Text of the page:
Úlfúð – Of Existential Distortion Review

The concept Of Existential Distortion intrigues me. Does it imply some horrifying limbo state of being? A twisting and defilement of existing things? Úlfúð—pronounced “Ool-wooth” and meaning “animosity”—confirm at least the sentiment of dread with their sinister blackened death. Hailing from the remote and starkly beautiful Iceland, one has a preconception that the music will be likewise harsh and cold, infusing an already bleak subject matter and musical style with extra grimness. Úlfúð don’t necessarily make good on this assumption, as their blend is not especially dissonant, chaotic, or brutal. They do, however, succeed in crafting a solid and promising debut that balances the black and the death metal elements well and showcases just enough personality to stick.

Initially, it seems there’s nothing particularly unique about Of Existential Distortion. But listen closer and listen longer, and darker, more intriguing elements that lie otherwise dormant will rise up and reveal themselves. While the baseline of their sound lies in a semi-melodic more-black-than-death style, with little ornamentation, it’s when things slip into more atmospheric and intense territories that the record shines. A dissonant edge recalls Dysgnostic (“Faceless”), a pained yowl and mournful melody Gaerea (“An Elegy to a Paradise Out of Reach”); but in each case, the take is individual and thrilling. Sometimes the opposite is true; certain cuts and passages feeling comparatively unexciting. But Úlfúð get away with those by playing everything really well and producing it excellently. That second point, in particular, is worthy of note, as, with a DR of 12, this is some of the most spacious and layered-sounding black-adjacent metal I’ve heard in a long time. As a result, the music envelops and tides the listener over between moments of dark excitement, and all these excellent performances are elevated.

As intimated, it’s the elements with mysterious bite that carry the album. It’s there almost constantly in Sigurður Jakobsson’s percussive backbone, which roils and rolls over in brilliant clarity in ever more complex and restless patterns. And while the album does broadly grow more sinister and haunting as it progresses, there are omens throughout in the whining chords (“Where Strange Lights Dwell”), urgent riffing (“Tears of Terra,” “The Gods Left Behind”) and malevolent melodies (“Mockery Theatre”). Yet it truly is the back half of the album—minus “Questions,” which I would substitute with “Mockery Theatre”—where Úlfúð demonstrate what heights they’re capable of reaching. Stand-out epic “An Elegy…” is an evolving and engrossing piece of atmospheric, blackened extremity. Its partner and closer “Leviathan Dreams” is similarly arresting in a dissodeath kind of way. And both, with Breki Danielsen Imsland’s tortured wails grasping at the layers of pitiless, hopeless tremolo melody, are incredibly reminiscent of early Gaerea, only more restrained, and more angry than anguished. And this is no bad thing. Úlfúð’s music can really be beautiful, and not only in these layered, built-up catharses. The mournful solos of “Mockery Theatre,” and “An Elegy…” are particularly mesmerizing, and escalating tremolos coupled with low, haunting chorals (“The Gods…,”) feel urgent and alluring.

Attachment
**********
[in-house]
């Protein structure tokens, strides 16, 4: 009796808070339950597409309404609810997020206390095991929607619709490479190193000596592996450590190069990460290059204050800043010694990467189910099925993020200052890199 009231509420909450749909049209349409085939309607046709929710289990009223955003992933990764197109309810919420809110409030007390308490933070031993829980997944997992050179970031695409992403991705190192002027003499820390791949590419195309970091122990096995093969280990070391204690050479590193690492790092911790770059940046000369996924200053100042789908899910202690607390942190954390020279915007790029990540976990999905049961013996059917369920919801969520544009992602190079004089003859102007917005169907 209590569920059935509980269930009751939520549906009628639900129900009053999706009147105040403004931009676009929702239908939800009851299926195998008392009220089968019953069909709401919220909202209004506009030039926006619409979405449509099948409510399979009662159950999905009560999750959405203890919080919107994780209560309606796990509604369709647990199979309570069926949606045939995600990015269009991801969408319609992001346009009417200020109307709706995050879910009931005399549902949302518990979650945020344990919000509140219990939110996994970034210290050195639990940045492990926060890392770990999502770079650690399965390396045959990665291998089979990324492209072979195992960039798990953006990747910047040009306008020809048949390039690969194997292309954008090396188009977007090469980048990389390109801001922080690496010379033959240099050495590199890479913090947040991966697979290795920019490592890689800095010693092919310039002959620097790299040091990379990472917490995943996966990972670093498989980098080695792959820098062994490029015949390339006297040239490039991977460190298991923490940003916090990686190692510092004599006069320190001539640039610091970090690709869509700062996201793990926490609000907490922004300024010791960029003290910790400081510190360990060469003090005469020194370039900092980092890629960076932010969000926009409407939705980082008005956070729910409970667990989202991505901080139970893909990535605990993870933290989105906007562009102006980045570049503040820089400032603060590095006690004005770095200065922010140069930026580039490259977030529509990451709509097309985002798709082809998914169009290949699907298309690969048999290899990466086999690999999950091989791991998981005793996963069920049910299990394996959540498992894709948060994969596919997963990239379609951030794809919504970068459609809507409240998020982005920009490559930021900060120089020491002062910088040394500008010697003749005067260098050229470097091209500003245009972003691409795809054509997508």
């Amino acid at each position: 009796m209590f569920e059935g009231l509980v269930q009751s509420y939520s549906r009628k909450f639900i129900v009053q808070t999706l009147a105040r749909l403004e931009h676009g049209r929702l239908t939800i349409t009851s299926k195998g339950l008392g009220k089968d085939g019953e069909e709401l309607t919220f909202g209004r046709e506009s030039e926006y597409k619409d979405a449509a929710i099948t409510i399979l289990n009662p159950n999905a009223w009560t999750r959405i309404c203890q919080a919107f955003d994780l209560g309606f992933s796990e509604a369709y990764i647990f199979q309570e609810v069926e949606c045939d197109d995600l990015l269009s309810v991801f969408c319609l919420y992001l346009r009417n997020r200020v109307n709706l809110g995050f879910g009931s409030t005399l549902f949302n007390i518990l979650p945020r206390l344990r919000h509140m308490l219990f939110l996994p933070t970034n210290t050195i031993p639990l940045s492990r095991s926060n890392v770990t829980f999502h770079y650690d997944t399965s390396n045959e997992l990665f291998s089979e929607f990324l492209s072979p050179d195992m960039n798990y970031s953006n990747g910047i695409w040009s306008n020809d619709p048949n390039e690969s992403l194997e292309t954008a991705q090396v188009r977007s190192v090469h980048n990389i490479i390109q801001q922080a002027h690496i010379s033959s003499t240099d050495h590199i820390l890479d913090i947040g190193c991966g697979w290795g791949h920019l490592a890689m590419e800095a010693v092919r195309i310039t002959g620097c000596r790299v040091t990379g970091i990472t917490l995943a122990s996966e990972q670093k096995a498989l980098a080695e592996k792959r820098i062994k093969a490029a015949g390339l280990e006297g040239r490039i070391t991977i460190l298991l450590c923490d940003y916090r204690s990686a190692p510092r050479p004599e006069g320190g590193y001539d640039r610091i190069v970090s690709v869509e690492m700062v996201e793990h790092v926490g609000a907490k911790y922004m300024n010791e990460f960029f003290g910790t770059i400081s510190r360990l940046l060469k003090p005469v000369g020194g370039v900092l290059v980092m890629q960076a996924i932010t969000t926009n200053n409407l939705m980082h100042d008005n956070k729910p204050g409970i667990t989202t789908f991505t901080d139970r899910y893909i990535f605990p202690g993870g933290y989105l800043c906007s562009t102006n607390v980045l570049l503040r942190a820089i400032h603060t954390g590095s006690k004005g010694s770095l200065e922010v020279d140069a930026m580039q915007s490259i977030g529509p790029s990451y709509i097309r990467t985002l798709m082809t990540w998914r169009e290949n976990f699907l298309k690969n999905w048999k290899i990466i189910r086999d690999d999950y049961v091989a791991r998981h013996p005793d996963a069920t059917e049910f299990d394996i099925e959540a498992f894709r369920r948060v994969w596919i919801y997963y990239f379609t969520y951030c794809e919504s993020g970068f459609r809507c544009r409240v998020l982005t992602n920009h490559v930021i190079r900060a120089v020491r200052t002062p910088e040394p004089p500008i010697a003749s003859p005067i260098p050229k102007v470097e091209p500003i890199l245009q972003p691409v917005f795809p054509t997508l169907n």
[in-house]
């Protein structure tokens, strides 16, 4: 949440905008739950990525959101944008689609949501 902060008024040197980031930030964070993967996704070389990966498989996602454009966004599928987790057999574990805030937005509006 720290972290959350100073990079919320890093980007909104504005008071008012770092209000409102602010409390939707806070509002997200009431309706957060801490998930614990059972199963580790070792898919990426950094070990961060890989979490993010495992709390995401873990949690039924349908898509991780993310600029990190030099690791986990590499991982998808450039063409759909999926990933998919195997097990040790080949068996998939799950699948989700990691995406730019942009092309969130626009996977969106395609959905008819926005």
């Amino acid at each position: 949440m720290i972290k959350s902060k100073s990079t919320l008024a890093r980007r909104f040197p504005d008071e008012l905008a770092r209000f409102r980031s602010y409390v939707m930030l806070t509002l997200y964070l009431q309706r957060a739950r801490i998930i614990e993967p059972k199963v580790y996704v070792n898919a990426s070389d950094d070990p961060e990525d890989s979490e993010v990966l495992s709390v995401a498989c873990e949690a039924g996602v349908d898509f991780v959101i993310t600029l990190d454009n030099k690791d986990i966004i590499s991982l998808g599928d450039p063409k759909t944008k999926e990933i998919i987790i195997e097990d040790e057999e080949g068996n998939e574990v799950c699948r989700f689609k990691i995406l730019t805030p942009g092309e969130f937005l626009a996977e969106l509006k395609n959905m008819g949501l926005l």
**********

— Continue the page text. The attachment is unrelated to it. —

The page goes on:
Not everything in Of Existential Distortion hits as hard. “Faceless” and “Questions” are the weakest with their slower and more meandering tendencies. The intensity and brilliance of some of the melodies (“Mockery Theatre,” “The Gods…,” “An Elegy…”) leaves me additionally yearning for more; that is, for more prominent refrains, rather than a shifting hint that occasionally asserts itself. The more I listen, however, the more I hear—thanks again to that dynamic range. And what I hear is an encouraging lean towards those strange, dissonant-yet-not woven-in melodies. Even if not everything here is mind-blowing, enough of it is special to portend great things for the band’s future. Those final two tracks in particular, “An Elegy…” and “Leviathan Dreams” speak volumes about a still more sinister, still more spellbinding potential.

Úlfúð’ feel like a group on the edge of greatness. Still finding their identity in the extreme metal world, they have already carved themselves a black and ominous niche. I’ll be thinking Of Existential Distortion for a while, and watching these Icelanders with a keen eye.

Rating: Good
DR: 12 | Format Reviewed: 320 kbps mp3
Label: Dark Descent Records
Websites: ulfudband.bandcamp.com | facebook.com/ulfud
Releases Worldwide: March 17th, 2023

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